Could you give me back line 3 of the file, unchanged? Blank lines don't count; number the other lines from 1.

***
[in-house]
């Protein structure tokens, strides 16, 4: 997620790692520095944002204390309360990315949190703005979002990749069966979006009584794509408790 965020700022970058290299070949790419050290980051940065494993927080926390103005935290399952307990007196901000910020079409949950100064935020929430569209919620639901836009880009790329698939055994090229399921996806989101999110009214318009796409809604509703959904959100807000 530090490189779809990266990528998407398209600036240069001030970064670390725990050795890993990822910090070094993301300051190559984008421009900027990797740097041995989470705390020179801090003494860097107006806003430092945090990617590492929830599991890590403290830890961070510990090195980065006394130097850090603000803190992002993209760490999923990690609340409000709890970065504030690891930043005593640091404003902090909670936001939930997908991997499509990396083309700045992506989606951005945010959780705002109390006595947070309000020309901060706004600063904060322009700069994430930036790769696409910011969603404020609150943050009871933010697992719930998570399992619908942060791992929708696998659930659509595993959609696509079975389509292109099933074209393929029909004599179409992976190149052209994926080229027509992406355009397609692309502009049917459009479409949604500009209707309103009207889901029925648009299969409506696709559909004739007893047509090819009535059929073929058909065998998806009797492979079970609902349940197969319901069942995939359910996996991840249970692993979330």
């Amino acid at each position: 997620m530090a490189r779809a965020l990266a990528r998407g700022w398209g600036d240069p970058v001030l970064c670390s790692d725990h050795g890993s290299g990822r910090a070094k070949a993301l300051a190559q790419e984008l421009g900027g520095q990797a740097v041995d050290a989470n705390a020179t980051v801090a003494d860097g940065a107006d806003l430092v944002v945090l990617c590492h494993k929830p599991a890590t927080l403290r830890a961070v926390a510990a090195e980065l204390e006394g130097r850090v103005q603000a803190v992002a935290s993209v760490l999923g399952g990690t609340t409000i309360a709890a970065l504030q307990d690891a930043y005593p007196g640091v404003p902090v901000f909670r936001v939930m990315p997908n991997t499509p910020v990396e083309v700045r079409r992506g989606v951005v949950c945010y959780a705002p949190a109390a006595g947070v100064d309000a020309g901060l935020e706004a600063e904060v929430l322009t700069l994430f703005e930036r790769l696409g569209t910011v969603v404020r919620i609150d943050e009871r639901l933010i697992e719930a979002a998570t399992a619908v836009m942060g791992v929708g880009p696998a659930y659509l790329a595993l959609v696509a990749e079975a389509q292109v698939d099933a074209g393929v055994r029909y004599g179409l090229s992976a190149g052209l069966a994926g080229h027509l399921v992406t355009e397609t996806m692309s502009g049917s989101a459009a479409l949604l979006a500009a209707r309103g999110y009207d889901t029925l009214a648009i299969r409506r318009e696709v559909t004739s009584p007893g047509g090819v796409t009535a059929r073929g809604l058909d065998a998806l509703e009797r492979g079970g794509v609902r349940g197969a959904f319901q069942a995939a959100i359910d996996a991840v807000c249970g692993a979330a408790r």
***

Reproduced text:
């Amino acid at each position: 997620m530090a490189r779809a965020l990266a990528r998407g700022w398209g600036d240069p970058v001030l970064c670390s790692d725990h050795g890993s290299g990822r910090a070094k070949a993301l300051a190559q790419e984008l421009g900027g520095q990797a740097v041995d050290a989470n705390a020179t980051v801090a003494d860097g940065a107006d806003l430092v944002v945090l990617c590492h494993k929830p599991a890590t927080l403290r830890a961070v926390a510990a090195e980065l204390e006394g130097r850090v103005q603000a803190v992002a935290s993209v760490l999923g399952g990690t609340t409000i309360a709890a970065l504030q307990d690891a930043y005593p007196g640091v404003p902090v901000f909670r936001v939930m990315p997908n991997t499509p910020v990396e083309v700045r079409r992506g989606v951005v949950c945010y959780a705002p949190a109390a006595g947070v100064d309000a020309g901060l935020e706004a600063e904060v929430l322009t700069l994430f703005e930036r790769l696409g569209t910011v969603v404020r919620i609150d943050e009871r639901l933010i697992e719930a979002a998570t399992a619908v836009m942060g791992v929708g880009p696998a659930y659509l790329a595993l959609v696509a990749e079975a389509q292109v698939d099933a074209g393929v055994r029909y004599g179409l090229s992976a190149g052209l069966a994926g080229h027509l399921v992406t355009e397609t996806m692309s502009g049917s989101a459009a479409l949604l979006a500009a209707r309103g999110y009207d889901t029925l009214a648009i299969r409506r318009e696709v559909t004739s009584p007893g047509g090819v796409t009535a059929r073929g809604l058909d065998a998806l509703e009797r492979g079970g794509v609902r349940g197969a959904f319901q069942a995939a959100i359910d996996a991840v807000c249970g692993a979330a408790r």